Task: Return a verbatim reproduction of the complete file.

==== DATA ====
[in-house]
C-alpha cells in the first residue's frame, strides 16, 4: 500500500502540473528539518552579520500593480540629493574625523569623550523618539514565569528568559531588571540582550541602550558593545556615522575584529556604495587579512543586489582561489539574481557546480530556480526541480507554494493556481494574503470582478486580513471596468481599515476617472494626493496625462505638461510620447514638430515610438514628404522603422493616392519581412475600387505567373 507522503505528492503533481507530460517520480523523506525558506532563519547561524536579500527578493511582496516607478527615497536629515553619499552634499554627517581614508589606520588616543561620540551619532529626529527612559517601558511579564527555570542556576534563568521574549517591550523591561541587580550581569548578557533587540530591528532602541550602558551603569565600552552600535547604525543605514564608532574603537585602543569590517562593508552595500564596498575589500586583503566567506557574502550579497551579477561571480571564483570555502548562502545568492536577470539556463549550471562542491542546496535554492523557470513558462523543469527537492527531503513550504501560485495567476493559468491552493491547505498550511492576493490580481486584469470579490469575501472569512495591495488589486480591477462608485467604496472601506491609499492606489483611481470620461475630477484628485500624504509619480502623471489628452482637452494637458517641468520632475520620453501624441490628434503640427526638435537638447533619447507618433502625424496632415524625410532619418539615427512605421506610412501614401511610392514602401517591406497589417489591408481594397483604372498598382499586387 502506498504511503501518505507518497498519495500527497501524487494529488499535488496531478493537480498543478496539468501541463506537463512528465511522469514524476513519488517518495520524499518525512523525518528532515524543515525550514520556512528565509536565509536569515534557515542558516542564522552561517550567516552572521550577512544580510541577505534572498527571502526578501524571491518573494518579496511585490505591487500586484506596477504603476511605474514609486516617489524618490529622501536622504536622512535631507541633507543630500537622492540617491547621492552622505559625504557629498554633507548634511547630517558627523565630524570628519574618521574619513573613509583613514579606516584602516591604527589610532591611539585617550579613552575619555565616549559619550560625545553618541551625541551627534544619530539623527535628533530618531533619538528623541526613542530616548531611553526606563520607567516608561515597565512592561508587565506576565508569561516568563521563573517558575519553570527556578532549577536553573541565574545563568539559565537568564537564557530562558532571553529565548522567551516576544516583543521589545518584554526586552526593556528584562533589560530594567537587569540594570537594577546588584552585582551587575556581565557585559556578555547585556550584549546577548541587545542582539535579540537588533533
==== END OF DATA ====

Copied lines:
[in-house]
C-alpha cells in the first residue's frame, strides 16, 4: 500500500502540473528539518552579520500593480540629493574625523569623550523618539514565569528568559531588571540582550541602550558593545556615522575584529556604495587579512543586489582561489539574481557546480530556480526541480507554494493556481494574503470582478486580513471596468481599515476617472494626493496625462505638461510620447514638430515610438514628404522603422493616392519581412475600387505567373 507522503505528492503533481507530460517520480523523506525558506532563519547561524536579500527578493511582496516607478527615497536629515553619499552634499554627517581614508589606520588616543561620540551619532529626529527612559517601558511579564527555570542556576534563568521574549517591550523591561541587580550581569548578557533587540530591528532602541550602558551603569565600552552600535547604525543605514564608532574603537585602543569590517562593508552595500564596498575589500586583503566567506557574502550579497551579477561571480571564483570555502548562502545568492536577470539556463549550471562542491542546496535554492523557470513558462523543469527537492527531503513550504501560485495567476493559468491552493491547505498550511492576493490580481486584469470579490469575501472569512495591495488589486480591477462608485467604496472601506491609499492606489483611481470620461475630477484628485500624504509619480502623471489628452482637452494637458517641468520632475520620453501624441490628434503640427526638435537638447533619447507618433502625424496632415524625410532619418539615427512605421506610412501614401511610392514602401517591406497589417489591408481594397483604372498598382499586387 502506498504511503501518505507518497498519495500527497501524487494529488499535488496531478493537480498543478496539468501541463506537463512528465511522469514524476513519488517518495520524499518525512523525518528532515524543515525550514520556512528565509536565509536569515534557515542558516542564522552561517550567516552572521550577512544580510541577505534572498527571502526578501524571491518573494518579496511585490505591487500586484506596477504603476511605474514609486516617489524618490529622501536622504536622512535631507541633507543630500537622492540617491547621492552622505559625504557629498554633507548634511547630517558627523565630524570628519574618521574619513573613509583613514579606516584602516591604527589610532591611539585617550579613552575619555565616549559619550560625545553618541551625541551627534544619530539623527535628533530618531533619538528623541526613542530616548531611553526606563520607567516608561515597565512592561508587565506576565508569561516568563521563573517558575519553570527556578532549577536553573541565574545563568539559565537568564537564557530562558532571553529565548522567551516576544516583543521589545518584554526586552526593556528584562533589560530594567537587569540594570537594577546588584552585582551587575556581565557585559556578555547585556550584549546577548541587545542582539535579540537588533533